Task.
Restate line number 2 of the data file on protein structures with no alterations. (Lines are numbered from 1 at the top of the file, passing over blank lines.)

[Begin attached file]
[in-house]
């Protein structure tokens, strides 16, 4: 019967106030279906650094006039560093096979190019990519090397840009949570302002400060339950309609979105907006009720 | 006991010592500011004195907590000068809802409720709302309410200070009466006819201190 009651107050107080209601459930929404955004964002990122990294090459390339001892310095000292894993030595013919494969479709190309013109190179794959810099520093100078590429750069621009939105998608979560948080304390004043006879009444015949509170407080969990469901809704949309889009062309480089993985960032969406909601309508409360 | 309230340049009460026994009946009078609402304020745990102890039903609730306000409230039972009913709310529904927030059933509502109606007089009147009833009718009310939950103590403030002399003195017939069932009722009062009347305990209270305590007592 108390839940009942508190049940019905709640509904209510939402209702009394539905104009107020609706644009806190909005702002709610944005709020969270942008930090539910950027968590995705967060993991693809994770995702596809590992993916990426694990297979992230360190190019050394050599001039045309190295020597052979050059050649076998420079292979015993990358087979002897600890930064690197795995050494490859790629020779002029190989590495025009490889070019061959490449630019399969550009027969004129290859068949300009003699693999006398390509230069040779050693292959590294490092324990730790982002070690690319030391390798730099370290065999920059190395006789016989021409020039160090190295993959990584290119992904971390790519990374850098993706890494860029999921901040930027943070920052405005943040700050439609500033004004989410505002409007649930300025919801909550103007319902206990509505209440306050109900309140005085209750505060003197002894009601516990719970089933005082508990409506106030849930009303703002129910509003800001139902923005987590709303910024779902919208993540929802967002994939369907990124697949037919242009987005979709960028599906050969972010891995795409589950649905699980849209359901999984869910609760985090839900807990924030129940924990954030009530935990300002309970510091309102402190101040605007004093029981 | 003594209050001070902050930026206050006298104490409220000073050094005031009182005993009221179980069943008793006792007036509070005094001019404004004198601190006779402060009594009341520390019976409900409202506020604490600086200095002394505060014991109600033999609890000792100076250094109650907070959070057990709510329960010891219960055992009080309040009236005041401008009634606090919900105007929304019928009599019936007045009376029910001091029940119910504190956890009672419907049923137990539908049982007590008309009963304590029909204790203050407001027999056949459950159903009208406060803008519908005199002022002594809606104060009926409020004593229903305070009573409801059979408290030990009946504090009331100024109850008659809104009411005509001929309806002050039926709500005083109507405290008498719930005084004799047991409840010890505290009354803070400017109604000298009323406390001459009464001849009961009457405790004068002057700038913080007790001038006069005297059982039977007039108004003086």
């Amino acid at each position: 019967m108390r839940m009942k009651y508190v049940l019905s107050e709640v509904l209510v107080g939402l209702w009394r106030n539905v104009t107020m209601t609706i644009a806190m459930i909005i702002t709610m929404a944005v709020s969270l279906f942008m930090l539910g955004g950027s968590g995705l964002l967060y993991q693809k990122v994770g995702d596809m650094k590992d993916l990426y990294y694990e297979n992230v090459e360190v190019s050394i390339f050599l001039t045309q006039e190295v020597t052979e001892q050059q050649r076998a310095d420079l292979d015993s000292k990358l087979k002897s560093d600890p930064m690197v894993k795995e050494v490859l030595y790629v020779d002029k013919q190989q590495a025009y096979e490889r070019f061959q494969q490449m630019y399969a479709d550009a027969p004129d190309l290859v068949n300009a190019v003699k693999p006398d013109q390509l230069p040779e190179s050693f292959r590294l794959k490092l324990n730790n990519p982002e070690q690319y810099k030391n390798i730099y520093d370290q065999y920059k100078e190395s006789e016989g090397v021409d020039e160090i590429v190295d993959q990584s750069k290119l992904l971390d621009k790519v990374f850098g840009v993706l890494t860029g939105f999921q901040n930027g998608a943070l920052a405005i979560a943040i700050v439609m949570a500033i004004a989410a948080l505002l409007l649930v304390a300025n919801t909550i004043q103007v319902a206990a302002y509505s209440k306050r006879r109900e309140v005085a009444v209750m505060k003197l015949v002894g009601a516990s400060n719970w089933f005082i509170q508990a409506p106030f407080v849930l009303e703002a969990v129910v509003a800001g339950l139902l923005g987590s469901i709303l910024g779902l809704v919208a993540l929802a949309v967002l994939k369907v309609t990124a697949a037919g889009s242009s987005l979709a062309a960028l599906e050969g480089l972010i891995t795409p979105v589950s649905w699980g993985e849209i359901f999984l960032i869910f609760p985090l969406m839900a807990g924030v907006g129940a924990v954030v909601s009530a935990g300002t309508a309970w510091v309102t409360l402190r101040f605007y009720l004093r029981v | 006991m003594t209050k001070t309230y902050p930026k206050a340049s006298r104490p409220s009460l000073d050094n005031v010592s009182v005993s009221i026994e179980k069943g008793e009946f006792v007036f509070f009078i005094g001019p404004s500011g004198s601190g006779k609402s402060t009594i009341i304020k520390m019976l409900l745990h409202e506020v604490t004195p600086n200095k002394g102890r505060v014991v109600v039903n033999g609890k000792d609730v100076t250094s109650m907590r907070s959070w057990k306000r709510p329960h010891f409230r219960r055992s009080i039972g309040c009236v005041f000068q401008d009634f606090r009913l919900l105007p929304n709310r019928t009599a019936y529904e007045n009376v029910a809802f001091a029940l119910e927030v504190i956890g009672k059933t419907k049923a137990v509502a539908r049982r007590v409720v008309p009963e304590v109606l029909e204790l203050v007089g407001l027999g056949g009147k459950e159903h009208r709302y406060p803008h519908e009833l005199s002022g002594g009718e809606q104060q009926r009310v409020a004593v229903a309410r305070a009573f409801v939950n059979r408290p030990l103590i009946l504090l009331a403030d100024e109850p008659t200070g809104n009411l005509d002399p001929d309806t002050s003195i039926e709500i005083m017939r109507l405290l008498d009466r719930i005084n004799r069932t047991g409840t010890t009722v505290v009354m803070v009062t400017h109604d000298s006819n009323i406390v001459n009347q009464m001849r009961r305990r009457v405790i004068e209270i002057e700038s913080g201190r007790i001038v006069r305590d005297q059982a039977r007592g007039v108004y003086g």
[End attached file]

């Protein structure tokens, strides 16, 4: 019967106030279906650094006039560093096979190019990519090397840009949570302002400060339950309609979105907006009720 | 006991010592500011004195907590000068809802409720709302309410200070009466006819201190 009651107050107080209601459930929404955004964002990122990294090459390339001892310095000292894993030595013919494969479709190309013109190179794959810099520093100078590429750069621009939105998608979560948080304390004043006879009444015949509170407080969990469901809704949309889009062309480089993985960032969406909601309508409360 | 309230340049009460026994009946009078609402304020745990102890039903609730306000409230039972009913709310529904927030059933509502109606007089009147009833009718009310939950103590403030002399003195017939069932009722009062009347305990209270305590007592 108390839940009942508190049940019905709640509904209510939402209702009394539905104009107020609706644009806190909005702002709610944005709020969270942008930090539910950027968590995705967060993991693809994770995702596809590992993916990426694990297979992230360190190019050394050599001039045309190295020597052979050059050649076998420079292979015993990358087979002897600890930064690197795995050494490859790629020779002029190989590495025009490889070019061959490449630019399969550009027969004129290859068949300009003699693999006398390509230069040779050693292959590294490092324990730790982002070690690319030391390798730099370290065999920059190395006789016989021409020039160090190295993959990584290119992904971390790519990374850098993706890494860029999921901040930027943070920052405005943040700050439609500033004004989410505002409007649930300025919801909550103007319902206990509505209440306050109900309140005085209750505060003197002894009601516990719970089933005082508990409506106030849930009303703002129910509003800001139902923005987590709303910024779902919208993540929802967002994939369907990124697949037919242009987005979709960028599906050969972010891995795409589950649905699980849209359901999984869910609760985090839900807990924030129940924990954030009530935990300002309970510091309102402190101040605007004093029981 | 003594209050001070902050930026206050006298104490409220000073050094005031009182005993009221179980069943008793006792007036509070005094001019404004004198601190006779402060009594009341520390019976409900409202506020604490600086200095002394505060014991109600033999609890000792100076250094109650907070959070057990709510329960010891219960055992009080309040009236005041401008009634606090919900105007929304019928009599019936007045009376029910001091029940119910504190956890009672419907049923137990539908049982007590008309009963304590029909204790203050407001027999056949459950159903009208406060803008519908005199002022002594809606104060009926409020004593229903305070009573409801059979408290030990009946504090009331100024109850008659809104009411005509001929309806002050039926709500005083109507405290008498719930005084004799047991409840010890505290009354803070400017109604000298009323406390001459009464001849009961009457405790004068002057700038913080007790001038006069005297059982039977007039108004003086």